Saints and Animals

May’s North Clare Local article …

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I tend to leave politics out of this column, but I’ll make a slight exception this time around. Potential American Democrat nominee Bernie Sanders hit the headlines recently when a small bird landed on his podium at a rally in Portland, Oregon. Sanders was clearly delighted with his little companion, and some in the media compared him to Disney’s Snow White. In contrast, the Republican frontrunner Donald Trump almost had his eyes pecked out by that most American of birds, a bald eagle, during a photo opportunity. One internet meme had both men and their ornithological encounters side by side, with the caption “It’s clear who Mother Nature endorses for President”.

It’s tempting to agree, but in reality, Trump encountered a confined wild predator and Bernie’s bird was an urban dweller well used to people. There’s nothing new in the idea that animals instinctively flock to good people. There is some scientific evidence, for example, that dogs can sense if they are being deceived. Despite Christianity’s ambivalent relationship with animals, early saints embodied the notion that good people are good with animals in spades. This was especially evident in the early Middle Ages, when Christianity was gently overwriting the pagan religions of Europe.

Back then, a rapport with animals was almost essential for sainthood. The most famous of these is, of course, St Francis of Assisi (12th century). He preached to birds and called for people to be kind to animals, his “brothers and sisters”. He also made an agreement with a wolf that it would stop terrorising the people of Gubbio in return for food.

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St Francis (via achristianpilgrim)

While Francis had a divine touch with wolves, he was no match for his namesake Francis of Paola, who raised his pet trout from the dead. The trout, Antonella, was the saint’s special pet. A visiting priest cooked it, but before he could eat it, Francis saw him. In his anguish he prayed for the fish to be revived. It was, and Francis enjoyed many more years with his pet.

Two other saints with unusual- and downright dangerous- pets were St Jerome and St Gall. Jerome removed a thorn from a lion’s paw, and in it followed him around ever after. St Gall was a Swiss saint who was charged by a bear in the mountains. When he admonished the bear, it became remorseful, and helped him gather firewood. It too became a loyal companion.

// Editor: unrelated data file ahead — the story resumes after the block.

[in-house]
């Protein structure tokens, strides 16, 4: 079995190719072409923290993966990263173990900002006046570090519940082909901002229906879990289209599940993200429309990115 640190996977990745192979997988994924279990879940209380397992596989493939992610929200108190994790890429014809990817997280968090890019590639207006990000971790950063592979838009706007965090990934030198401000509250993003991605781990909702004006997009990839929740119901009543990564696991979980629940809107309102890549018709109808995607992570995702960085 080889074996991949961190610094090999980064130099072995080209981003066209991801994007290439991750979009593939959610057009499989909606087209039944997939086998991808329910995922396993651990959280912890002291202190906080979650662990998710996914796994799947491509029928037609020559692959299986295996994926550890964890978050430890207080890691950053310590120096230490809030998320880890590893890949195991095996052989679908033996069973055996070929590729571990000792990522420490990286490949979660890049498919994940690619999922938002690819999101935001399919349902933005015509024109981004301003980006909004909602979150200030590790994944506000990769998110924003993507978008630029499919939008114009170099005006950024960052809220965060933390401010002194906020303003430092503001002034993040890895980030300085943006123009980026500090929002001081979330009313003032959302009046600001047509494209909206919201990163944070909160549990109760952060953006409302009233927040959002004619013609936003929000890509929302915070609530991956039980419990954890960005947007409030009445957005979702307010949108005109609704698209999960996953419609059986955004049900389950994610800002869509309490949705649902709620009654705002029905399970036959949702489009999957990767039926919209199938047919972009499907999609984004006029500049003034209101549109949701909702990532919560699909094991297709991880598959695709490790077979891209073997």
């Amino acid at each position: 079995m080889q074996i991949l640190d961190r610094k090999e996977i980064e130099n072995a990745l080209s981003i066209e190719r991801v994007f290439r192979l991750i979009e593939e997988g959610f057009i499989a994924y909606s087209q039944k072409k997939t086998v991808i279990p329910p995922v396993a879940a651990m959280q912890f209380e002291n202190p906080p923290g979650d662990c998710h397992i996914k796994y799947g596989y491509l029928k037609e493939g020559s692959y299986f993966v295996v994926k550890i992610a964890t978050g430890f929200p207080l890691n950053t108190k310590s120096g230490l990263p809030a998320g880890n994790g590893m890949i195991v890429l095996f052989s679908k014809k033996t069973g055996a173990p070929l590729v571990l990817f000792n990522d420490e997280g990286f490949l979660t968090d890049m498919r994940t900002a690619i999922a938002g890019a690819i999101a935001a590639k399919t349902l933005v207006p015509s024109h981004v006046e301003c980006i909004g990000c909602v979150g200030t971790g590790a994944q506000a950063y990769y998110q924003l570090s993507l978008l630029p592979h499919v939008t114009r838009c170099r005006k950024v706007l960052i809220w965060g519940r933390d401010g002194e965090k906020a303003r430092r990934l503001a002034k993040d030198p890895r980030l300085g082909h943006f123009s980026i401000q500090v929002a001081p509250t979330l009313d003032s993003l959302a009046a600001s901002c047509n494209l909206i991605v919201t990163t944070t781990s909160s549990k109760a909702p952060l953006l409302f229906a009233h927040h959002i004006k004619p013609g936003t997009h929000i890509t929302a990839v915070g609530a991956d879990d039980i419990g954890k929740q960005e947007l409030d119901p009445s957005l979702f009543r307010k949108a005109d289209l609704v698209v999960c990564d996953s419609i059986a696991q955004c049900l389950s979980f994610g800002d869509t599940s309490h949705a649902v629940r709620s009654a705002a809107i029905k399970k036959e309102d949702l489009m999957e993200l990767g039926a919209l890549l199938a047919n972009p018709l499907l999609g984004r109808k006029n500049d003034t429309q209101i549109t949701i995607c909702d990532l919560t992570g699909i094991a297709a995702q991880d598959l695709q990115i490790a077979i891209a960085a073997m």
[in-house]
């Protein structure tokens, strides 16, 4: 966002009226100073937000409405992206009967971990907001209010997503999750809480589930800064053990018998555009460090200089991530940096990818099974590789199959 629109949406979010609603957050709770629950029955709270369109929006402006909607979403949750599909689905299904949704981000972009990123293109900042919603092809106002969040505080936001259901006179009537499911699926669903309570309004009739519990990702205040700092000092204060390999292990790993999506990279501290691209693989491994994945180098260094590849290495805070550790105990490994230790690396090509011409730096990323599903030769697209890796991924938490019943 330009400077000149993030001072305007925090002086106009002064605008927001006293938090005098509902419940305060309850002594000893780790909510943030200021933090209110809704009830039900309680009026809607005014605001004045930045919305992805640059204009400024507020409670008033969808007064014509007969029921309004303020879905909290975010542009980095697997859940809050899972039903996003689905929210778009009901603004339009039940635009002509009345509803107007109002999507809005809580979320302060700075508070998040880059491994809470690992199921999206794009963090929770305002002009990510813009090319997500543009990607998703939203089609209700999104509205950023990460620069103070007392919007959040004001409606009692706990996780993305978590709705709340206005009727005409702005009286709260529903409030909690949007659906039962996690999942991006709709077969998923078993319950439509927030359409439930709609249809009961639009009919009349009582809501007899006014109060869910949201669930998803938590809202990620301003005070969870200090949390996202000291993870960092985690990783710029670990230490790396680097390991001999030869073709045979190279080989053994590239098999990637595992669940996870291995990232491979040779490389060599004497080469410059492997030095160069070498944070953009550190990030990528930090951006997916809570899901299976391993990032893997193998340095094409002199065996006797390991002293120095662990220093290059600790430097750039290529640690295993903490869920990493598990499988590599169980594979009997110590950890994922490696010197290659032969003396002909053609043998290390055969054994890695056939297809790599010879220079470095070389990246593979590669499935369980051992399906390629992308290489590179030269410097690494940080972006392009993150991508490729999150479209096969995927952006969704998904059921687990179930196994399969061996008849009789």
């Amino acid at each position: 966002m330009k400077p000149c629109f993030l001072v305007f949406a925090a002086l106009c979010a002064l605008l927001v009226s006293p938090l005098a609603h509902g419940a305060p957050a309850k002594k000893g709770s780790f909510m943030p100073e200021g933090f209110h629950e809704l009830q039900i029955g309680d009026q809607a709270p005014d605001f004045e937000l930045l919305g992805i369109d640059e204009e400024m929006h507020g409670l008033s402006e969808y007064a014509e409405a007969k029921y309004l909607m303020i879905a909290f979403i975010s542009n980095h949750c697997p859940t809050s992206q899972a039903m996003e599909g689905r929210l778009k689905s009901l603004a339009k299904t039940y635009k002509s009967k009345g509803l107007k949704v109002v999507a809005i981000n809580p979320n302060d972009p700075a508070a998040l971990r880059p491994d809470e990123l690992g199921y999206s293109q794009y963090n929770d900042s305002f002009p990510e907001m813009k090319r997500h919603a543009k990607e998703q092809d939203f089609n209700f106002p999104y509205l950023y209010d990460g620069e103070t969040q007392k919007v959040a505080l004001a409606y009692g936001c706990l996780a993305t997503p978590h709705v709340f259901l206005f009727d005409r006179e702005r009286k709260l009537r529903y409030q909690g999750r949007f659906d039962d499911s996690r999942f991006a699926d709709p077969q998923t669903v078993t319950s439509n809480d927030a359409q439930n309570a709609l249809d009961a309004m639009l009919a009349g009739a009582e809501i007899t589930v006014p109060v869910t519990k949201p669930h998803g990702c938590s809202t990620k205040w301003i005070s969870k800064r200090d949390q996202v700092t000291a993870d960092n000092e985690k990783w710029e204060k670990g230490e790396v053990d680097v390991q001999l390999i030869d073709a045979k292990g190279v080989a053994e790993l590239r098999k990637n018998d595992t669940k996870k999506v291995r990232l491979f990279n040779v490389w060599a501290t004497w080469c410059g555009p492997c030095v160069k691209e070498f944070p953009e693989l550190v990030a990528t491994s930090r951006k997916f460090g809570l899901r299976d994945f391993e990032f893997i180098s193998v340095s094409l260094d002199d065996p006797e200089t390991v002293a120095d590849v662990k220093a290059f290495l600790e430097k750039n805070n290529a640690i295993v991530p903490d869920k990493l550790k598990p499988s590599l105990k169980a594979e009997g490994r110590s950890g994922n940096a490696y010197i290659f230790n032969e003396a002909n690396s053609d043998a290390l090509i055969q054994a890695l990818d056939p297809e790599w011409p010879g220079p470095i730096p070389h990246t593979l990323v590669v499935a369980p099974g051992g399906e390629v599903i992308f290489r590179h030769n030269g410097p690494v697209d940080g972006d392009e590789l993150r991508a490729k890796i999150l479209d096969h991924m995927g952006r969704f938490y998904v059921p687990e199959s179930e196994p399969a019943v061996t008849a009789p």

While handling dangerous animals is a mundane task for medieval saints, mere mortals cannot hope to be so lucky. While imitating St Paul of Tarsus, who picked up poisonous snakes without being bitten, some 70 members of Pentecostal churches in Appalachia (a region of the southern United States) have been fatally bitten since the beginning of the 20th century. Not only is snake-handling a risky business for humans, it’s bad for snakes too. Kept in poor conditions, breeds with a twenty year lifespan only last three or four months within snake-handling churches. They’re also more likely to bite under stress. The practice is illegal in all states apart from West Virginia.

Many saints were much kinder to animals. Saint Anselm of Canterbury stopped a hunt by forbidding the hounds from pursuing a hare. Another saint with a kind streak was the Irish saint Columba, who founded the monastery in Iona. As well as being one the first to spot the Loch Ness Monster (he blessed it and it turned away from him), he once told one of the monks to keep an eye out for a sick heron arriving from Ireland. The heron was to be fed and sheltered for three days, and treated as a pilgrim. This was done, and after three days, the heron flew away, replenished.

Columba once blessed a knife, which, unknown to him, was to be used as butcher’s knife. When he found out it was to be used to slaughter animals, he said “’I trust in my Lord, that the implement I have blessed will harm neither man nor beast”. From then on, the knife would not even penetrate skin. Eventually the knife was melted down and used for cutlery in the monastery.

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via Green Canticle

It’s clear that these stories of the saints and their ability to communicate and influence animals straddles a line between Christianity and paganism. Modern saints don’t generally have these abilities attributed to them and others, called folk saints, aren’t even recognised by the Vatican. The French St Guinefort, for example, was an actual dog, who was venerated well into the 1930s. St Christopher, the patron saint of travellers, is often represented in Orthodox traditions as a dog-headed man. An Irish medieval biography of him matter-of-factly states that he had a dog’s head. The line between folklore and religion is at its thinnest when it comes to saints and animals.

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